Saturday, December 15, 2007

Zanah-hey, Zanah-ho-zanah

Okay, clear your mind, and think of this name: Ted Neeley. Anything?

Anything at all?

He was the guy who played the title role in the 1973 movie version of "Jesus Christ Superstar" (and on the soundtrack album). Not the one from Deep Purple with the great pipes on the original recording. The other one. The one whose most musically powerful moments as the Son of God sounded like he was humming in the shower. The one whose entire acting range--as a friend once pointed out--was deadpanning to the camera and holding his arms out at his side, palms upward. A 30-degree angle equals Happiness. A 45-degree angle equals Peace and benediction. And a 60-degree angle equals Line, please?

And so on.

I mention Neeley because I saw in this morning's paper that the 64-year-old actor is coming through town this month in the national touring company of--wait for it--"Jesus Christ Superstar." I could only assume he landed the part because the single other actor who remembered all the words from 30+ years ago was recovering from hip replacement surgery and couldn't go on the road.

It is, to paraphrase Tom Lehrer, a sobering thought to realize that, when Jesus was Ted Neeley's age, he had been dead for 31 years. (Hat tip to Doctor Beyond.)

Although it turns out there's more to it than that.

Whatever he's been doing for the last 30 years, no one caught any of it on film. Like his most famous role (not counting that episode of "Starky & Hutch"), decades of his life are unaccounted for until he mysteriously pops up again. His IMDB entry pretty much goes dark around the time Reagan took office.

But Neeley not only has a MySpace page, he's got a Wikipedia entry, which does at least solve the mystery of Ted's Lost Years with the following:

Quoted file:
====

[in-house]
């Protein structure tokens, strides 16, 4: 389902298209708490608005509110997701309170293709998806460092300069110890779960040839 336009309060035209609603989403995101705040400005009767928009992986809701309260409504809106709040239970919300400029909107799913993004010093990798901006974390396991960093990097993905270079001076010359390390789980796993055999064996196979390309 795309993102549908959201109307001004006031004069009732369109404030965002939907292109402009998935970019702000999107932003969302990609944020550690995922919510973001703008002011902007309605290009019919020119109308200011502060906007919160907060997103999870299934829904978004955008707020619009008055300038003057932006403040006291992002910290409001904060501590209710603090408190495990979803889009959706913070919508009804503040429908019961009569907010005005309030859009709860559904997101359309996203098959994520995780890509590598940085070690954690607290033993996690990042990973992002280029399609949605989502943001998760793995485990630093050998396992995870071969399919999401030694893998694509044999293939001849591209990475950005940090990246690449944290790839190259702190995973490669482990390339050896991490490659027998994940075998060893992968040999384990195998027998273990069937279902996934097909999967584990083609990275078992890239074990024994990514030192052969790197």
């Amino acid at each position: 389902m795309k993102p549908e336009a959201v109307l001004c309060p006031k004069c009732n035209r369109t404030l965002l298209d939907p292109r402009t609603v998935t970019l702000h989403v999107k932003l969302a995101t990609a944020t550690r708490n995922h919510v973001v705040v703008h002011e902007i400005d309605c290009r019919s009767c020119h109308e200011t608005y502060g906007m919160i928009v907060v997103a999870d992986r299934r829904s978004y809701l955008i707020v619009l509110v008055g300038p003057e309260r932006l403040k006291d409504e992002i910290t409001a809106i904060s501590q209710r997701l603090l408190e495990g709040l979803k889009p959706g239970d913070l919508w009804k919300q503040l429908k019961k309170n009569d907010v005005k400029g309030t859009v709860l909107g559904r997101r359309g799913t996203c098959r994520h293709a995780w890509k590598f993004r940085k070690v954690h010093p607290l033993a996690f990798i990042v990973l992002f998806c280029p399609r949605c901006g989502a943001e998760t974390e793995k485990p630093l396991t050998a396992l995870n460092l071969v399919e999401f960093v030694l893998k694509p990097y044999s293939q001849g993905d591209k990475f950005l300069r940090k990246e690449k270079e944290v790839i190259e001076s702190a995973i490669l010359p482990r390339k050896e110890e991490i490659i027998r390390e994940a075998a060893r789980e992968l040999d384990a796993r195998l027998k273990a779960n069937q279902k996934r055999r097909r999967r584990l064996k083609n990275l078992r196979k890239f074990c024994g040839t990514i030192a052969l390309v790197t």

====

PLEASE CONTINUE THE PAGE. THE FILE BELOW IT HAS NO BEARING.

Twenty years after first playing the role, Mr. Neeley gained renewed success, and a new generation of fans, in the lead role of Jesus Christ in the 1990s touring company of Jesus Christ Superstar. This modernized version of the original production included a day-glow temple scene, and a glass crucifixion cross that elevated above the stage and was lit from within. From 1992 to 1997, the hugely successful tour criss-crossed the nation multiple times.

As of 2007, Neeley is in the middle of yet another critically acclaimed production of Jesus Christ Superstar. Billed as his national "farewell" tour of playing the role of Jesus Christ, this new production is a stripped down version with staging and set limited to a few risers. Corey Glover, famous as the lead singer of the rock band Living Colour, co-stars as Judas.

This, of course, raises the theological question that has plagued New Testament scholars for centuries: How can we say "farewell" if he won't leave? (And a flying, interior-lit cross? Jesus, what were they thinking? Chalk it off to the enthusiasms of the Clinton-era economy, I suppose. There's no record of a "JCS" national tour in the 1980s, but if there had been, one imagines that Mary Magdalene would have had big hair and padded shoulders, not unlike what Melanie Griffith sported in "Working Girl.")

I suppose being a 64-year-old getting crucified four nights a week plus weekend matinées is steady work, at least. Sort of like the fellow portraying that other famous son sent to earth to save mankind--the guy in Metropolis, Illinois, whose job is to wear the Superman costume and attend civic functions, parades, and such.

Tickets for the Portland performance are still available, but don't delay: The poor may be with us always, but "Jesus Christ Superstar" opens in Seattle on the 22nd.

(Image via Coast to Coast Tickets.)

1 comment:

Torrid said...

it absolutely KILLS me (crucifies me?) that I will be out of town for that. My family will be going without me, sniff.

I make fun of Ted a lot at home (honestly, I do)--my ear hears Greg Allman when he sings, only funnier. But Corey Glover as Judas ought to be outstanding, the guy can sing and scream with the best of them.

We listen exclusively to the Ian Gillan/Murray Head/Yvonne Elliman version, which is really the best thing Webber and Rice ever did, IMO. Such a humanizing portrait of those last days...and with the Judas Gospel out now, it seems almost to presage it, as Judas tells Jesus at the Last Supper, "You want me to do it...what if I just stayed here and ruined your ambition...Christ you deserve it!"

This is also not a lie--I am working on a one-man street rendition of JCS. I know all the words; it's more a matter of logistics in order to get all the voice changes right...!